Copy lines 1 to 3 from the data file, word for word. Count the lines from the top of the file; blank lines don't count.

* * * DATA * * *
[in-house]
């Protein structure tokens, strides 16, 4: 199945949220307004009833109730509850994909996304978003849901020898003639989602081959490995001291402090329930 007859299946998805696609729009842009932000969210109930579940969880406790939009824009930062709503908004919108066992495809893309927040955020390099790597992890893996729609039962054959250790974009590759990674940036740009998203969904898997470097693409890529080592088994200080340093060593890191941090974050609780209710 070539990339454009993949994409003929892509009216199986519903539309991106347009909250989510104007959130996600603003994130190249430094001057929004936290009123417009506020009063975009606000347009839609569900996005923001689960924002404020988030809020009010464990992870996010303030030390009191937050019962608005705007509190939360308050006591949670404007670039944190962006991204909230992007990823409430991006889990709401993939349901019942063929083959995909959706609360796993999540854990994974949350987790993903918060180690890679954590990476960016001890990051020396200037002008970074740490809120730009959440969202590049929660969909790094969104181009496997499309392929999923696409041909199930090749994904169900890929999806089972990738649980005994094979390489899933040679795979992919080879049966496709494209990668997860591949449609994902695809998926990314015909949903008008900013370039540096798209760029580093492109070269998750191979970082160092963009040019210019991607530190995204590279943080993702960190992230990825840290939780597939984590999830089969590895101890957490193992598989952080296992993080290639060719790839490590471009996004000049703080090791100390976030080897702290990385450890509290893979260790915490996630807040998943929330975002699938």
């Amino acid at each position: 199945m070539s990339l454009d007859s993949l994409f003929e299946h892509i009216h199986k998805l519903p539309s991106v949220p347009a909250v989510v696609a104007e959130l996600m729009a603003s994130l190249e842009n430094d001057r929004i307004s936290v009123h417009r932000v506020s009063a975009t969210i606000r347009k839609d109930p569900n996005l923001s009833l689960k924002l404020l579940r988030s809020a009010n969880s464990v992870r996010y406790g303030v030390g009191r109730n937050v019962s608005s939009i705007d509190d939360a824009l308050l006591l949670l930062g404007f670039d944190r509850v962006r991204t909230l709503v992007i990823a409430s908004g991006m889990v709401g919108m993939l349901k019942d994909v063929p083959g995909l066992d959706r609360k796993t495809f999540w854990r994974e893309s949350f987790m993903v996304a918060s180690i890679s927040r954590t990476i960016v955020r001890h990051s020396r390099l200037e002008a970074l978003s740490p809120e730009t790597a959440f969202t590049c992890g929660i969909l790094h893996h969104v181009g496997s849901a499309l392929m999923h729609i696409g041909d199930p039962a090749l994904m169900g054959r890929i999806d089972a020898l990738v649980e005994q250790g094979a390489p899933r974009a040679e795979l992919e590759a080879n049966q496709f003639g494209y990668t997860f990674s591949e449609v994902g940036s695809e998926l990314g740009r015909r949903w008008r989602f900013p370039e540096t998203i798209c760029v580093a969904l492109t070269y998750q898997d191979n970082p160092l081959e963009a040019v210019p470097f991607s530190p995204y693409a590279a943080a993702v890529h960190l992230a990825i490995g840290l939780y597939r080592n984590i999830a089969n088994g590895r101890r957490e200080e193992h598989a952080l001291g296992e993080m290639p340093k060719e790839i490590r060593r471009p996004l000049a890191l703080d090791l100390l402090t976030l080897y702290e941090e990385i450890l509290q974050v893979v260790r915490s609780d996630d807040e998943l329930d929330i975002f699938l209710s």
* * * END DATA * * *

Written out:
[in-house]
């Protein structure tokens, strides 16, 4: 199945949220307004009833109730509850994909996304978003849901020898003639989602081959490995001291402090329930 007859299946998805696609729009842009932000969210109930579940969880406790939009824009930062709503908004919108066992495809893309927040955020390099790597992890893996729609039962054959250790974009590759990674940036740009998203969904898997470097693409890529080592088994200080340093060593890191941090974050609780209710 070539990339454009993949994409003929892509009216199986519903539309991106347009909250989510104007959130996600603003994130190249430094001057929004936290009123417009506020009063975009606000347009839609569900996005923001689960924002404020988030809020009010464990992870996010303030030390009191937050019962608005705007509190939360308050006591949670404007670039944190962006991204909230992007990823409430991006889990709401993939349901019942063929083959995909959706609360796993999540854990994974949350987790993903918060180690890679954590990476960016001890990051020396200037002008970074740490809120730009959440969202590049929660969909790094969104181009496997499309392929999923696409041909199930090749994904169900890929999806089972990738649980005994094979390489899933040679795979992919080879049966496709494209990668997860591949449609994902695809998926990314015909949903008008900013370039540096798209760029580093492109070269998750191979970082160092963009040019210019991607530190995204590279943080993702960190992230990825840290939780597939984590999830089969590895101890957490193992598989952080296992993080290639060719790839490590471009996004000049703080090791100390976030080897702290990385450890509290893979260790915490996630807040998943929330975002699938």
């Amino acid at each position: 199945m070539s990339l454009d007859s993949l994409f003929e299946h892509i009216h199986k998805l519903p539309s991106v949220p347009a909250v989510v696609a104007e959130l996600m729009a603003s994130l190249e842009n430094d001057r929004i307004s936290v009123h417009r932000v506020s009063a975009t969210i606000r347009k839609d109930p569900n996005l923001s009833l689960k924002l404020l579940r988030s809020a009010n969880s464990v992870r996010y406790g303030v030390g009191r109730n937050v019962s608005s939009i705007d509190d939360a824009l308050l006591l949670l930062g404007f670039d944190r509850v962006r991204t909230l709503v992007i990823a409430s908004g991006m889990v709401g919108m993939l349901k019942d994909v063929p083959g995909l066992d959706r609360k796993t495809f999540w854990r994974e893309s949350f987790m993903v996304a918060s180690i890679s927040r954590t990476i960016v955020r001890h990051s020396r390099l200037e002008a970074l978003s740490p809120e730009t790597a959440f969202t590049c992890g929660i969909l790094h893996h969104v181009g496997s849901a499309l392929m999923h729609i696409g041909d199930p039962a090749l994904m169900g054959r890929i999806d089972a020898l990738v649980e005994q250790g094979a390489p899933r974009a040679e795979l992919e590759a080879n049966q496709f003639g494209y990668t997860f990674s591949e449609v994902g940036s695809e998926l990314g740009r015909r949903w008008r989602f900013p370039e540096t998203i798209c760029v580093a969904l492109t070269y998750q898997d191979n970082p160092l081959e963009a040019v210019p470097f991607s530190p995204y693409a590279a943080a993702v890529h960190l992230a990825i490995g840290l939780y597939r080592n984590i999830a089969n088994g590895r101890r957490e200080e193992h598989a952080l001291g296992e993080m290639p340093k060719e790839i490590r060593r471009p996004l000049a890191l703080d090791l100390l402090t976030l080897y702290e941090e990385i450890l509290q974050v893979v260790r915490s609780d996630d807040e998943l329930d929330i975002f699938l209710s």